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This article in CS

  1. Vol. 27 No. 4, p. 687-691
    Received: June 16, 1986

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Reciprocal Differences in Bee-Pollinated Alfalfa Strain Crosses as an Indicator of Crossing Patterns and Aids to Selection1

  1. Jeff Rummey,
  2. Jeff Kimmell,
  3. Bill Melton and
  4. Cliff Currier2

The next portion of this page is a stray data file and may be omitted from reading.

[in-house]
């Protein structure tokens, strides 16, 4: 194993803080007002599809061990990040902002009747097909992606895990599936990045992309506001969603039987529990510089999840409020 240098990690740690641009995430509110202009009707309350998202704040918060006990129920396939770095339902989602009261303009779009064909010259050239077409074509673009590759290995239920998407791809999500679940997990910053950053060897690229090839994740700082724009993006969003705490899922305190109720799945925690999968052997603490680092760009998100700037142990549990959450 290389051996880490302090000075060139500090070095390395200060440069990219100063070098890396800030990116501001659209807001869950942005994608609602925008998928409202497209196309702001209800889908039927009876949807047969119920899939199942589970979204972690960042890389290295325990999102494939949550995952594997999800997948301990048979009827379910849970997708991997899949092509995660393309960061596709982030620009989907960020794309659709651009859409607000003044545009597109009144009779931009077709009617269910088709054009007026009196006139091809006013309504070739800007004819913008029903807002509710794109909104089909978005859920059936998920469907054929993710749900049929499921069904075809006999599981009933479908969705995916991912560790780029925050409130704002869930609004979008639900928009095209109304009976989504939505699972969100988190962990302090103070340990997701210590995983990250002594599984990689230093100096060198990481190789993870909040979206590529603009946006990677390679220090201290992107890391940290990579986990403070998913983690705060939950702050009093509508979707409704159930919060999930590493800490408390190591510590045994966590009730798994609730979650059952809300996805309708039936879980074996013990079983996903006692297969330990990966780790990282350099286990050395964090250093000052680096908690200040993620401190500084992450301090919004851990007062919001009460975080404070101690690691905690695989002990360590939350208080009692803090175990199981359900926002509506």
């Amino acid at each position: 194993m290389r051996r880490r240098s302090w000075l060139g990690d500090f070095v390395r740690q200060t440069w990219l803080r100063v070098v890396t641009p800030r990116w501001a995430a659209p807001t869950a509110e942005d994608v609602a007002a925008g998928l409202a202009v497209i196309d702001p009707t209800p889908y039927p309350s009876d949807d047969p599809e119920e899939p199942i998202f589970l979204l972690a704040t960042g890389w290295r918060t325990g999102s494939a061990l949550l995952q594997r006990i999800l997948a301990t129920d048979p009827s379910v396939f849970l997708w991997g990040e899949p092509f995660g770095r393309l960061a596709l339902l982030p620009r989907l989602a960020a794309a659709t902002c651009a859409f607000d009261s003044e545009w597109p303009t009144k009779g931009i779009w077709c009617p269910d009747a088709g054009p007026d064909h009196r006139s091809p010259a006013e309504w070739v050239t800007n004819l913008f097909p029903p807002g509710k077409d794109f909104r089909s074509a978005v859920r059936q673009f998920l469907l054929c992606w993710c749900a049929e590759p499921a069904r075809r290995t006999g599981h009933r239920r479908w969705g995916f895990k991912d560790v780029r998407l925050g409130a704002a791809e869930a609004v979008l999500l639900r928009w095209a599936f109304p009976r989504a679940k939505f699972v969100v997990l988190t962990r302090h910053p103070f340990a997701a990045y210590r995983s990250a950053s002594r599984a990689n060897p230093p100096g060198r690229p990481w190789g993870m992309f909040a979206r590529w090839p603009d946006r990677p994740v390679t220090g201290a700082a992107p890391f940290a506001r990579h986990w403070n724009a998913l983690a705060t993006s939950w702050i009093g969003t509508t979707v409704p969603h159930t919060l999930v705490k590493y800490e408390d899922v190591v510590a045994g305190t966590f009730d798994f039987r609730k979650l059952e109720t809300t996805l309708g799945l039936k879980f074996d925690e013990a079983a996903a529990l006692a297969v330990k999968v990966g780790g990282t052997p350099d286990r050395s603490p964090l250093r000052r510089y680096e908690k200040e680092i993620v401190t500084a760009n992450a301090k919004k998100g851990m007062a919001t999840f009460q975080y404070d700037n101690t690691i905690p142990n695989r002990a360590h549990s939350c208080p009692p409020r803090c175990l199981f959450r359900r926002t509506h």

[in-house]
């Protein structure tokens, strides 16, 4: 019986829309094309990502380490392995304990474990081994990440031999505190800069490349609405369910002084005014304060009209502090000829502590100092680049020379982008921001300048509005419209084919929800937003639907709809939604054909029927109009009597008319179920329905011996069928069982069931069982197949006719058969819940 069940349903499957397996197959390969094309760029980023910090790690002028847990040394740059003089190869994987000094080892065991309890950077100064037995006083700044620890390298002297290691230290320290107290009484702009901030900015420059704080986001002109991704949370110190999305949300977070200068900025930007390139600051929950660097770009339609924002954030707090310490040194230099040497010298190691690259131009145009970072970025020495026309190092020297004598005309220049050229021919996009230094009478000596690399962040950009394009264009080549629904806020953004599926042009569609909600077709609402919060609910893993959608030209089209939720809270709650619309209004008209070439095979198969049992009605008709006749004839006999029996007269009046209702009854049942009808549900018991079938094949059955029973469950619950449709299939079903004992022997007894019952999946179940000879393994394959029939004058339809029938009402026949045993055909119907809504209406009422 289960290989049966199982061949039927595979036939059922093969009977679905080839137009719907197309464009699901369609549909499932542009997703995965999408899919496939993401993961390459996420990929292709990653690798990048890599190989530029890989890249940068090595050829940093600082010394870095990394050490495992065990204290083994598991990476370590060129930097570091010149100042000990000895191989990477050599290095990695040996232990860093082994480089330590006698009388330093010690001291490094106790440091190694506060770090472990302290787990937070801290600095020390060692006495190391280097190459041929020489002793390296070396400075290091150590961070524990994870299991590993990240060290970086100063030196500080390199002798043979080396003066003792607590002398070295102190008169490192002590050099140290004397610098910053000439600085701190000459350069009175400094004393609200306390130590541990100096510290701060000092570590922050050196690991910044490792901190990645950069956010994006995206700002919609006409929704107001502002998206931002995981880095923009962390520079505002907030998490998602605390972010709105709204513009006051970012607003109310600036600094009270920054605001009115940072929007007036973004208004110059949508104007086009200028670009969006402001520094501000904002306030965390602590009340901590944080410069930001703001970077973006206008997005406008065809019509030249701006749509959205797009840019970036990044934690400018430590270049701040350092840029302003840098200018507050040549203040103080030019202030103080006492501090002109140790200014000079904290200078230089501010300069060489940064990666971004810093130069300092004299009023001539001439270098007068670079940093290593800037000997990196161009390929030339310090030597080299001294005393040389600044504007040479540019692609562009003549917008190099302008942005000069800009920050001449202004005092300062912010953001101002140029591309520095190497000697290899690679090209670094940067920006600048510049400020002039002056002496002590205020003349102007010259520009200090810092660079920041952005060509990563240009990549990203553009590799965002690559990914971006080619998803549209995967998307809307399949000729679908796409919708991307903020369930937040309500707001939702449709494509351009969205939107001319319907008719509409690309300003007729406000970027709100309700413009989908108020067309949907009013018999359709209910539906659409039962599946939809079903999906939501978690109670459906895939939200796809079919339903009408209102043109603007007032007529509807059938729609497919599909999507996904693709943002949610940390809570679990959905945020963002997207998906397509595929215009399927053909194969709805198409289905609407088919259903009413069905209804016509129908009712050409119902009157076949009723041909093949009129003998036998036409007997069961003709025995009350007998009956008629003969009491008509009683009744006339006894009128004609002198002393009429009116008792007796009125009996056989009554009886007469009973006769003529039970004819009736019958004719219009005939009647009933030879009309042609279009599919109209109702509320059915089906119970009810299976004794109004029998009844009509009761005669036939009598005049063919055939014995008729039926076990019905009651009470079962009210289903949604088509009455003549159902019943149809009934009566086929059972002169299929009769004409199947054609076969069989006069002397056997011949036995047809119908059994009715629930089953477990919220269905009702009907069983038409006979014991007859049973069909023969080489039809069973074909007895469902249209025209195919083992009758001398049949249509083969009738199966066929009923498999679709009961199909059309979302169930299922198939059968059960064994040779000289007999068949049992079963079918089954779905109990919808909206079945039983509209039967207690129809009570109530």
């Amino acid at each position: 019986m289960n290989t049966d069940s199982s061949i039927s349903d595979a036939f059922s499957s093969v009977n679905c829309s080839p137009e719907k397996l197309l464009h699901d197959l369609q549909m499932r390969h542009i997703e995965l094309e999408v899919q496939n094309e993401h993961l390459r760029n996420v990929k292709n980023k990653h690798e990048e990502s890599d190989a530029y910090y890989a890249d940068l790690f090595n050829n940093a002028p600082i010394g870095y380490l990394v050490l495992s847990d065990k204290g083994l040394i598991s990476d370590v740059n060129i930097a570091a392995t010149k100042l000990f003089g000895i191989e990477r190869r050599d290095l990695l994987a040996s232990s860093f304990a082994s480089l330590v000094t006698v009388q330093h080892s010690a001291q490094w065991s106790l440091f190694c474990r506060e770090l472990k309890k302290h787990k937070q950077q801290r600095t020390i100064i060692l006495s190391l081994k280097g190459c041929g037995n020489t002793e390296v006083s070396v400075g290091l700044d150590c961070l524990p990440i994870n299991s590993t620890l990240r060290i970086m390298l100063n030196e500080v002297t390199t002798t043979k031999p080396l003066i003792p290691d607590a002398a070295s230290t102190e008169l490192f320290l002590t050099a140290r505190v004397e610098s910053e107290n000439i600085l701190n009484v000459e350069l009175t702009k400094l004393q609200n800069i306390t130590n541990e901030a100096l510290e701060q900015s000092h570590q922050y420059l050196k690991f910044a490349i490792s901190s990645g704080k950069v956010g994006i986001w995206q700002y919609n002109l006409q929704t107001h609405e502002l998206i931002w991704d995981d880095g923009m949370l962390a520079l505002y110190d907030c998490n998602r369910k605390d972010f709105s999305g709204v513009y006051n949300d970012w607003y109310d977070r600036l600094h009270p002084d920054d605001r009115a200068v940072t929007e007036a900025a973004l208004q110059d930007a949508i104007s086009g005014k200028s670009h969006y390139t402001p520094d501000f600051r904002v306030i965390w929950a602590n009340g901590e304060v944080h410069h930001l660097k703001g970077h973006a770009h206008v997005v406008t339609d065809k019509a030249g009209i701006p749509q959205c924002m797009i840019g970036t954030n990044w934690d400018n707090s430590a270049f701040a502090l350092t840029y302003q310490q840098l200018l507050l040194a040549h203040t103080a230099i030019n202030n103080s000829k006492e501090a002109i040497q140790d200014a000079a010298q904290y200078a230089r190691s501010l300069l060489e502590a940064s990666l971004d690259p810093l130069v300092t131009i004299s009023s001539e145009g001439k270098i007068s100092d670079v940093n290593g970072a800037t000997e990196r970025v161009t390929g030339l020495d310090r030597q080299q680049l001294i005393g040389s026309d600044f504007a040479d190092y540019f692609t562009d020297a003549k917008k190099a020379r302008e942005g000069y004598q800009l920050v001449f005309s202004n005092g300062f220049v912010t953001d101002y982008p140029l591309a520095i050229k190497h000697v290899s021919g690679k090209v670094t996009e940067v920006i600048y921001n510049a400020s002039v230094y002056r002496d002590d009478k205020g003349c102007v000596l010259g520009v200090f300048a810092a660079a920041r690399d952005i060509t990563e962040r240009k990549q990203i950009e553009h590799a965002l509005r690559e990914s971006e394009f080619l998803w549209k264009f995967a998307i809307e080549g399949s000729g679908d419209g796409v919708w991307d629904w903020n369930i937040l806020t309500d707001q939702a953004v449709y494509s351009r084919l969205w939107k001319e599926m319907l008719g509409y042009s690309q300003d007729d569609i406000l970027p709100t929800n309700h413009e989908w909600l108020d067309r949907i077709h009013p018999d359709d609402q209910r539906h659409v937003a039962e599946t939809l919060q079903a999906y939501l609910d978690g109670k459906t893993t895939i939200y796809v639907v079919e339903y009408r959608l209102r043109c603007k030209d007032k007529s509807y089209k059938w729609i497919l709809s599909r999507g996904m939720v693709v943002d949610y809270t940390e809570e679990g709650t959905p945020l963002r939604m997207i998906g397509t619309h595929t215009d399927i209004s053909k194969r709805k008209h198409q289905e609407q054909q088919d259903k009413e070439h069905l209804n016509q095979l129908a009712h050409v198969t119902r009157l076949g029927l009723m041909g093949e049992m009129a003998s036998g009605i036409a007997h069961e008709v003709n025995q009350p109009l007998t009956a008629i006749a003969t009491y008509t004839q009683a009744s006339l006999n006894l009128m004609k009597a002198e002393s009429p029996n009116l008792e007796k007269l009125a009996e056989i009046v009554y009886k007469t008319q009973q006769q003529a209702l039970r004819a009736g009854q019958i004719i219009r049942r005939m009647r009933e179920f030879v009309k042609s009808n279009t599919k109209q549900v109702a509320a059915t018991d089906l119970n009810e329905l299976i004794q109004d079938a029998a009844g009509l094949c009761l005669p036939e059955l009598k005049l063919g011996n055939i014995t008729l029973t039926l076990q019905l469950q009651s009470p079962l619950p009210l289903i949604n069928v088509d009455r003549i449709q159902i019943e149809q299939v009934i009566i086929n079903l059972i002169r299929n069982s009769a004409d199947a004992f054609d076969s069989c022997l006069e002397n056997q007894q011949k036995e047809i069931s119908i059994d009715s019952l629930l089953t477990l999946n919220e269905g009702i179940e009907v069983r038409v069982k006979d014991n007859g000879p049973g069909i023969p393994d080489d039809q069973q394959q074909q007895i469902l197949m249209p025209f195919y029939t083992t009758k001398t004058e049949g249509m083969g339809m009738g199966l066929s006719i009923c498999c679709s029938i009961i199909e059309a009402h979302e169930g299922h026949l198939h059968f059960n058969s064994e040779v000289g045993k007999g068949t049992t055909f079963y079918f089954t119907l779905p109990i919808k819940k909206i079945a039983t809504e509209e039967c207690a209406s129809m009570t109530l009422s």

Strain crosses have shown potential as a method of incorporating multiple-pest resistance into alfalfa (Medicago sativa L.) cultivars. Another application of strain crossing is to produce populations for further selection. Bee-pollinated strain crosses increase the complexity of pollination patterns and decrease predictability as compared with hand-pollinated strain crosses. This study was conducted to evaluate differences between reciprocal strain crosses as an indicator of percent crossing and to compare levels of resistance in reciprocal strain crosses with parental sources as an aid to selection. The parental sources and reciprocal strain crosses were evaluated for resistance to two diseases, one insect, forage yield, and fall dormancy. Approximately 90% of the reciprocals of strain crosses were significantly different for pest resistance and fall dormancy. This was attributed to crossing within parental sources. Level of pest resistance in reciprocals was approximately halfway between the midparent value and the parental source that would be expected if crossing between parental sources was 50%. This level of crossing between parental sources would significantly reduce the size of the required population for selection. Forage yields of reciprocal strain crosses were similar.

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